Efficacy and safety of carvedilol in treatment of heart failure with chronic kidney disease: A meta-analysis of randomized trials

Ravinder K. Wali, Malini Iyengar, Gerald J. Beck, David M. Chartyan, Michel Chonchol, Mary Ann Lukas, Christopher Cooper, Jonathan Himmelfarb, Matthew R. Weir, Tomas Berl, William L. Henrich, Alfred K. Cheung

    Research output: Contribution to journalArticlepeer-review

    74 Scopus citations


    Background-The safety and efficacy of different types ofβ-blocker therapy in patients with non-dialysis-dependent chronic kidney disease (CKD) and systolic heart failure (HF) are not well described. We assessed whether treatment of systolic HF with carvedilol is efficacious and safe in adults with CKD. Methods and Results-We performed a post hoc analysis of pooled individual patient data (n=4217) from 2 multinational, double-blinded, placebo-controlled, randomized trials, CAPRICORN (Carvedilol Postinfarct Survival Control in Left Ventricular Dysfunction Study) and COPERNICUS (Carvedilol Prospective Randomized, Cumulative Survival study). Primary outcome was all-cause mortality. Secondary outcomes included cardiovascular mortality, HF mortality, first HF hospitalization, the composite of cardiovascular mortality or first HF hospitalization, and sudden cardiac death. Non-dialysis-dependent CKD was defined by estimated glomerular filtration rate ≤60 mL/min/1.73 m 2, using the abbreviated Modification of Diet in Renal Disease equation. CKD was present in 2566 of 4217 (60.8%) of the cohort, 50.4% of whom were randomly assigned to carvedilol therapy. Within the CKD group, treatment with carvedilol decreased the risks of all-cause mortality (hazard ratio [HR], 0.76; 95% confidence interval [CI], 0.63 to 0.93; P=0.007), cardiovascular mortality (HR, 0.76; 95% CI, 0.62 to 0.94; P=0.011), HF mortality (HR, 0.68; 95% CI, 0.52 to 0.88; P=0.003), first hospitalization for HF (HR, 0.74; 95% CI, 0.61 to 0.88; P=0.0009), and the composite of cardiovascular mortality or HF hospitalization (HR, 0.75; 95% CI, 0.65 to 0.87; P<0.001) but was without significant effect on sudden cardiac death (HR, 0.76; 95% CI, 0.56 to 1.05; P=0.098). There was no significant interaction between treatment arm and study type. Carvedilol was generally well tolerated by both groups of patients, with an increased relative incidence in transient increase in serum creatinine without need for dialysis and other electrolyte changes in the CKD patients. However, in a sensitivity analysis among HF subjects with estimated glomerular filtration rate <45 mL/min/1.73 m2 (CKD stage 3b), the efficacy of carvedilol was not significantly different from placebo. Conclusions-This analysis suggests that the benefits of carvedilol therapy in patients with systolic left ventricular dysfunction with or without symptoms of HF are consistent even in the presence of mild to moderate CKD. Whether carvedilol therapy is similarly efficacious in HF patients with more advanced kidney disease requires further study. (Circ Heart Fail. 2011;4:18-26.)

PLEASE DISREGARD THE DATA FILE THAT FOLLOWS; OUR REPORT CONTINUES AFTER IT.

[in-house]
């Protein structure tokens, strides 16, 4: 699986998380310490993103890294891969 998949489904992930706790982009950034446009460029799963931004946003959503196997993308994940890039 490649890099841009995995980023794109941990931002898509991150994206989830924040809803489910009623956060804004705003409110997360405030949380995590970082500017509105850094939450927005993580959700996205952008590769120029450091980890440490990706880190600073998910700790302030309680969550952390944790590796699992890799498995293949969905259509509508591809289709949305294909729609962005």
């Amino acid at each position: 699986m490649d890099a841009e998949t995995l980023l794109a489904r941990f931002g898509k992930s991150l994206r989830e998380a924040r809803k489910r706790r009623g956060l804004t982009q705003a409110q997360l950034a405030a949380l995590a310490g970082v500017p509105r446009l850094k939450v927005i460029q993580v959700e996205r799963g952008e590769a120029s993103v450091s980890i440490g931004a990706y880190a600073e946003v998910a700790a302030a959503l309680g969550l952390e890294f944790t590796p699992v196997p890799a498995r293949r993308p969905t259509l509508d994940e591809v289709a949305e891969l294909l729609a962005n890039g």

Original languageEnglish (US)
    Pages (from-to)18-26
    Number of pages9
    JournalCirculation: Heart Failure
    Issue number1
    StatePublished - Jan 2011


    • Carvedilol
    • Chronic heart failure
    • Chronic kidney disease
    • Meta-analysis

    ASJC Scopus subject areas

    • Cardiology and Cardiovascular Medicine


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